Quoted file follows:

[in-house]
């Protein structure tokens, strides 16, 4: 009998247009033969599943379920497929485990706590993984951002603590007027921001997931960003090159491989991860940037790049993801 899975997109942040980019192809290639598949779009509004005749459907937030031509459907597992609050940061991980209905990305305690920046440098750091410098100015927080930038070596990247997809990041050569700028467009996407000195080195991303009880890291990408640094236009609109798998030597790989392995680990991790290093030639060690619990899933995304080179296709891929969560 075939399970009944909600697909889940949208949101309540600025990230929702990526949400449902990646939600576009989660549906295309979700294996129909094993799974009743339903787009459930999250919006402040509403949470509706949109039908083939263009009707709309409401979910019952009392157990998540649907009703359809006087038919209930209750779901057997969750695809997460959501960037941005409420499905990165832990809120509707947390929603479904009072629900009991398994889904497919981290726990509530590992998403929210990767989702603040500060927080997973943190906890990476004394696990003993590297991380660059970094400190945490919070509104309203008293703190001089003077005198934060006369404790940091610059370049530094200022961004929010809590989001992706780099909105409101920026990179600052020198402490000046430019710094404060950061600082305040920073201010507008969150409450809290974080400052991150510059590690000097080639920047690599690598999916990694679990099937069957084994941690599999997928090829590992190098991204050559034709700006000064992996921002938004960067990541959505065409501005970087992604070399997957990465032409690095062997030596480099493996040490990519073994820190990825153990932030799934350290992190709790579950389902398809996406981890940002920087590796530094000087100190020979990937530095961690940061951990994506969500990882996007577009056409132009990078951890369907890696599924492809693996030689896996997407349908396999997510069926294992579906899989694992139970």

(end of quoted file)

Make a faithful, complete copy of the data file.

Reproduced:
[in-house]
């Protein structure tokens, strides 16, 4: 009998247009033969599943379920497929485990706590993984951002603590007027921001997931960003090159491989991860940037790049993801 899975997109942040980019192809290639598949779009509004005749459907937030031509459907597992609050940061991980209905990305305690920046440098750091410098100015927080930038070596990247997809990041050569700028467009996407000195080195991303009880890291990408640094236009609109798998030597790989392995680990991790290093030639060690619990899933995304080179296709891929969560 075939399970009944909600697909889940949208949101309540600025990230929702990526949400449902990646939600576009989660549906295309979700294996129909094993799974009743339903787009459930999250919006402040509403949470509706949109039908083939263009009707709309409401979910019952009392157990998540649907009703359809006087038919209930209750779901057997969750695809997460959501960037941005409420499905990165832990809120509707947390929603479904009072629900009991398994889904497919981290726990509530590992998403929210990767989702603040500060927080997973943190906890990476004394696990003993590297991380660059970094400190945490919070509104309203008293703190001089003077005198934060006369404790940091610059370049530094200022961004929010809590989001992706780099909105409101920026990179600052020198402490000046430019710094404060950061600082305040920073201010507008969150409450809290974080400052991150510059590690000097080639920047690599690598999916990694679990099937069957084994941690599999997928090829590992190098991204050559034709700006000064992996921002938004960067990541959505065409501005970087992604070399997957990465032409690095062997030596480099493996040490990519073994820190990825153990932030799934350290992190709790579950389902398809996406981890940002920087590796530094000087100190020979990937530095961690940061951990994506969500990882996007577009056409132009990078951890369907890696599924492809693996030689896996997407349908396999997510069926294992579906899989694992139970």